Maternity, Guilt, and Violence

Maternity, Guilt, and Violence

Mothers face lawsuits and violence in their daily lives that are transferred to parenting practices and generate a feeling of maternity guilty

This work of social denunciation carried out by Dévora Arango: Maternity and Violence (1944) with its colors, tones, and rifles alludes to the war in Colombia. About motherhood, the womb, and gestation. A suffering and complex maternity, linked to poverty and sacrifice. An image that helps us to think about motherhood, guilt, and its violence.

As mothers, we find ourselves constantly involved in a series of judgments and violence that sometimes even we exert on our lives and parenting practices (consciously or unconsciously). Because we resonate with the feeling of guilt: we feel guilty for not being with our children because we have to work, study or do other things, but we also feel guilty for spending too much time with our children and not having enough money to support them. We feel guilty for wanting to continue having our life and not letting go of our dreams. Everything we do, even if we always try to do the best we can, results in a feeling of guilt.

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The parenting roles

Regarding the parenting roles, between the mother and the father, it is clear that things have been changing over time, although there is still much to be done. Regarding, for example, working conditions and the possibility that women should have to continue building their lives, without the need for maternity to be an impediment. Well, according to the Report The Child Penalty in Spain, Bank of Spain (2020), women lose 11.3% of their salary after having a child, while men only lose 0.15%. This helps explain the fact that many women prefer not to be mothers (even if they want to) because it would mean having to give up their studies, work, and dreams. Others, we decided to face the social beliefs about motherhood and we chose to be young mothers who refuse to give up their projects and passions, without leaving aside, of course, the responsibilities that we assume as mothers.

Likewise, it is problematic that at a social level, women are blamed for deciding not to be or to be mothers. Since constantly appear the labels of "good" or "bad" mothers. “Selfish” or “submissive”, “submissive” or “promiscuous” woman. This translates into symbolic violence that is also deeply perverse because it makes us internalize a series of guilts that does not belong to us and from which we must emancipate ourselves to live and not survive amid schizophrenic guilt.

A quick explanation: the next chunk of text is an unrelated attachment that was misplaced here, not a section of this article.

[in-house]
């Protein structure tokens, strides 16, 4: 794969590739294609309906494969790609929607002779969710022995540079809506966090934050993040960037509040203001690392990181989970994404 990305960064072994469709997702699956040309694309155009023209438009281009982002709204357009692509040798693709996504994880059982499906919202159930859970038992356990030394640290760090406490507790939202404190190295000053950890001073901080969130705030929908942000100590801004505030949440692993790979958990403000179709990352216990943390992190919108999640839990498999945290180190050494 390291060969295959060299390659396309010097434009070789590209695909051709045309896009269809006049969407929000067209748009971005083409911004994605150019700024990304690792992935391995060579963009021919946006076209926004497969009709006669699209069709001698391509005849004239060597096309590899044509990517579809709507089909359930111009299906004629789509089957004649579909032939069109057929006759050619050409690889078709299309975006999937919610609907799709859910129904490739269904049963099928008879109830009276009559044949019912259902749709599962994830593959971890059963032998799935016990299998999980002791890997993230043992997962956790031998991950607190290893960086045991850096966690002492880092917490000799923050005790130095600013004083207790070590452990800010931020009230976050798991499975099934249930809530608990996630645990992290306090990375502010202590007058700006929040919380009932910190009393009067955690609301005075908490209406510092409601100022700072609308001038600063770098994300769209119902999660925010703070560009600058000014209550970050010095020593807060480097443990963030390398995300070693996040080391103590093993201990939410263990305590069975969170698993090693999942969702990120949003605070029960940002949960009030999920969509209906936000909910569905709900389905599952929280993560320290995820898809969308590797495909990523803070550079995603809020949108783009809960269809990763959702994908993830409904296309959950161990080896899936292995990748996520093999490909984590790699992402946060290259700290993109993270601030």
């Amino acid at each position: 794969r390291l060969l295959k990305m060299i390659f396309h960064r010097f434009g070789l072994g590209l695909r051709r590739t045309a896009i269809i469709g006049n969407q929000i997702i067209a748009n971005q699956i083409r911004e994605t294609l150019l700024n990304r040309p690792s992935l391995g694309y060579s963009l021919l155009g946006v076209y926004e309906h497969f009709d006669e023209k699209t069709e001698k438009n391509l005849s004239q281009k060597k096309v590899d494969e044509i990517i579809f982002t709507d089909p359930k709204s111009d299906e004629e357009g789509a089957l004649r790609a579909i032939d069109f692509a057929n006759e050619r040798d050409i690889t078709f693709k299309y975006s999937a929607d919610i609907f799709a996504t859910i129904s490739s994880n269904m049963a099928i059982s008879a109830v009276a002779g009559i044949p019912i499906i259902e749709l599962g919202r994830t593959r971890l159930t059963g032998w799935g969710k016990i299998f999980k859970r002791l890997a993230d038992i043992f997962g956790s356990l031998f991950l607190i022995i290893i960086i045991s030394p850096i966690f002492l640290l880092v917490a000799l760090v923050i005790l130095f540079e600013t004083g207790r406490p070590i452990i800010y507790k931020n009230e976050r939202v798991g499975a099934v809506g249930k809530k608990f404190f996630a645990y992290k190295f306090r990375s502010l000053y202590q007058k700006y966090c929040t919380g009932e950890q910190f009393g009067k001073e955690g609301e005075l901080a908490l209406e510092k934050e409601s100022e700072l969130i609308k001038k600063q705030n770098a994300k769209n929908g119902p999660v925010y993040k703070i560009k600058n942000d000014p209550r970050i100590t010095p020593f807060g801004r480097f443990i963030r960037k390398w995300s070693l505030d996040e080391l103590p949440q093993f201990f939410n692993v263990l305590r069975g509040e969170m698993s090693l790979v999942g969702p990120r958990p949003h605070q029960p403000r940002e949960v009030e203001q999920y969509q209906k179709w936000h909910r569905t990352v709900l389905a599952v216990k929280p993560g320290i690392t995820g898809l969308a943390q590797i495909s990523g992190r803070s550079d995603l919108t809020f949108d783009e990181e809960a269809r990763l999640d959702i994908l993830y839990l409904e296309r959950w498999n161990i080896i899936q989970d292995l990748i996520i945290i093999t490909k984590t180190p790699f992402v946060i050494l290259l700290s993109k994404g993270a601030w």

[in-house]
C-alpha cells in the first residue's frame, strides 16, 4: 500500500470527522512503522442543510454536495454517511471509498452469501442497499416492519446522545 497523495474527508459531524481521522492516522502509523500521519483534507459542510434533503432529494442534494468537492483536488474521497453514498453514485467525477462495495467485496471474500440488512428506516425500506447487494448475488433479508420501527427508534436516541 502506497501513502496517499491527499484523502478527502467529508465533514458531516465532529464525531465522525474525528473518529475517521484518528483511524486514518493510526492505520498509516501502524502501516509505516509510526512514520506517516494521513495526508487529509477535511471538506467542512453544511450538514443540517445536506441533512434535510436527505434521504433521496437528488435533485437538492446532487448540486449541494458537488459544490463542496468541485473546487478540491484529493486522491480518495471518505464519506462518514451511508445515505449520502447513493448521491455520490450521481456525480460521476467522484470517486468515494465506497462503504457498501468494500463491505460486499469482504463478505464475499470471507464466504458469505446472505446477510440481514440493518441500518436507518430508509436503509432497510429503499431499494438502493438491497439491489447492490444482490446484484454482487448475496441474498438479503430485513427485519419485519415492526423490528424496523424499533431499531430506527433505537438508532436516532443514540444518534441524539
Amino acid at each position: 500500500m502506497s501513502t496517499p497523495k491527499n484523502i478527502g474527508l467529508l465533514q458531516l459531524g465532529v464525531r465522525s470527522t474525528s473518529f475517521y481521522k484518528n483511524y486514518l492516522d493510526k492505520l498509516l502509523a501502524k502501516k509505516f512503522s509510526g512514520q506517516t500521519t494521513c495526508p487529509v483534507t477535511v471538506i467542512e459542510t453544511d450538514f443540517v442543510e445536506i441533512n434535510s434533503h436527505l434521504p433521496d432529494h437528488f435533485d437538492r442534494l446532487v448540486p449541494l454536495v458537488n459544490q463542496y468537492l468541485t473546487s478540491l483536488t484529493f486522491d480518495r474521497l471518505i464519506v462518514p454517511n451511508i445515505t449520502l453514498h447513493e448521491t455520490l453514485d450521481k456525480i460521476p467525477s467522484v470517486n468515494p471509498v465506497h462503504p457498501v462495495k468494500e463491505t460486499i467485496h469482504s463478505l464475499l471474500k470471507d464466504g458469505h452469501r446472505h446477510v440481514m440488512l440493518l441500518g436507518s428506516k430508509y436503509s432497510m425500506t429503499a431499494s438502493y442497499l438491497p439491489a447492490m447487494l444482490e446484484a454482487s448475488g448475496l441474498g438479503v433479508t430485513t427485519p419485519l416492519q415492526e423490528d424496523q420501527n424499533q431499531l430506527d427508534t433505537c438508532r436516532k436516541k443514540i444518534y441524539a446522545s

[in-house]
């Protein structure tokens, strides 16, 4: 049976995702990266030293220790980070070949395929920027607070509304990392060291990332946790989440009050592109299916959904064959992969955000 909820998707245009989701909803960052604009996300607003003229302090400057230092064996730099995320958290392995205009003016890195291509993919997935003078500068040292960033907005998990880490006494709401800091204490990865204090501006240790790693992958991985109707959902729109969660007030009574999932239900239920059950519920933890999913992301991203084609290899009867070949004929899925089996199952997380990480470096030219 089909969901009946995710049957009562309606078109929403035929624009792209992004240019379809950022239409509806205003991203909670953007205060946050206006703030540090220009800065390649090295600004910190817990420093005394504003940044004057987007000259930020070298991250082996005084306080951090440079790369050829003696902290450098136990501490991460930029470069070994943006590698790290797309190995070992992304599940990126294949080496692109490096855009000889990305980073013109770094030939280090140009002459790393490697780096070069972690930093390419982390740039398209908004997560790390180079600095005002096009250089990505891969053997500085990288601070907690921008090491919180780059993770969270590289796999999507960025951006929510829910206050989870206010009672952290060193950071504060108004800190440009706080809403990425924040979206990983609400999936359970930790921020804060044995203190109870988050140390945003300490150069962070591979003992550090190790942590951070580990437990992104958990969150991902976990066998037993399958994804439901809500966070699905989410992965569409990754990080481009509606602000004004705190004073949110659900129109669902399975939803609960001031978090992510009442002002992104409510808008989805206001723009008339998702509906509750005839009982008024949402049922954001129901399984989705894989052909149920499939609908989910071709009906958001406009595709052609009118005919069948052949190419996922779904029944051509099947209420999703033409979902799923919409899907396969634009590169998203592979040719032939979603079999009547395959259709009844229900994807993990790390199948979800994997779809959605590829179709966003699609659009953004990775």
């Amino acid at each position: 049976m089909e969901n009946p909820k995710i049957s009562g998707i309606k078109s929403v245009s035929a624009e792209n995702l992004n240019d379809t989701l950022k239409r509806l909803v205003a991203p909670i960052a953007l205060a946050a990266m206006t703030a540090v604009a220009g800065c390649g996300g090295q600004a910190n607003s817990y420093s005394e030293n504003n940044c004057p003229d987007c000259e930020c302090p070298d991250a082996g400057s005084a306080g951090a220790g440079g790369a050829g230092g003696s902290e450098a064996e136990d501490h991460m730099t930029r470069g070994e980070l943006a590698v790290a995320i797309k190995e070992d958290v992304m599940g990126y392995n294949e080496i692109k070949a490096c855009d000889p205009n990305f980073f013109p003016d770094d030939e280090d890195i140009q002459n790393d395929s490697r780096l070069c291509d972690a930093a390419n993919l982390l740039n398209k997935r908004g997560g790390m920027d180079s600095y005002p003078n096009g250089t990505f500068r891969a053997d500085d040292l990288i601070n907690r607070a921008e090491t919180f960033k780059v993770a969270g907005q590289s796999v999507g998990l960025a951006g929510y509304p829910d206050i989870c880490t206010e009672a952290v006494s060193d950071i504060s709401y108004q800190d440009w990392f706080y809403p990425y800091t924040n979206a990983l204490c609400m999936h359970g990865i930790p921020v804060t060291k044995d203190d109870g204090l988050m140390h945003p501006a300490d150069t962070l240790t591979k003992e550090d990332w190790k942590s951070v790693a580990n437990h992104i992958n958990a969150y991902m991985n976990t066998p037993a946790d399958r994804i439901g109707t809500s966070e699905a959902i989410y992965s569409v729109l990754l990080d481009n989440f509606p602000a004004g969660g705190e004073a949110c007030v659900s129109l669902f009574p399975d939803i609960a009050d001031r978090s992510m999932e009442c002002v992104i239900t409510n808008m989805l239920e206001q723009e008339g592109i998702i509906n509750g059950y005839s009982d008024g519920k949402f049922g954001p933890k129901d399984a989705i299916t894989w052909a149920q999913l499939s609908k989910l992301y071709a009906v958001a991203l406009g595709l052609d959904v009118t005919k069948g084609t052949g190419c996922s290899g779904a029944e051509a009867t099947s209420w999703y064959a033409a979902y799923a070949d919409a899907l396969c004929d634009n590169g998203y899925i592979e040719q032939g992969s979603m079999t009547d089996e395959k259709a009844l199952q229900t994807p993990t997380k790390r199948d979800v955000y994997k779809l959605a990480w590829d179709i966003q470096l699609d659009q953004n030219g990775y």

You can also read: Motherhood in the 21 st Century

Currently, there is a hegemonic discourse on 'intensive motherhood', which, is seen as a socio-cultural demand, as the contemporary model of the 'good mother', results in guilt. For Sharon Hays (1998), full-time dedication to children has become an axis of feminine identity that defines and conditions women. Intensive maternity is associated with exclusive and prolonged breastfeeding, the baby's attachment to the mother, respectful parenting, and the time dedicated to parenting processes. What ends up reproducing the naturalized idea of sacrifice and self-renunciation?

A maternity experience

This leads me to express myself as a mother and as a woman who has been involved in this series of violence that is also presented as "non-violent". I believe and maintain that we must deconstruct the idea of the "good mother and a bad mother." For me, a mother who can live her motherhood from love, transformation, and wisdom does not forget and does not stop being herself. Our sons and daughters do not need "good mothers", they need mothers who, in addition to taking care of their children, in the new adventure of being mothers, discover themselves, reinvent themselves, listen to each other, and cultivate their dreams in the company of their children. through the strengthening of their support networks and the building of a social conscience about the enormous burden that being a mother implies.

Because we don't have to maternity alone, even though society has convinced us of it. We don't have to continue being wonder women and do everything we have to do in the day at the cost of our physical vitality and our mental health. We must stop romanticizing motherhood so much and idealizing parenting work. Being a mother is immensely beautiful but it is also a wasteful and exhausting job, which women do not have to take responsibility for.

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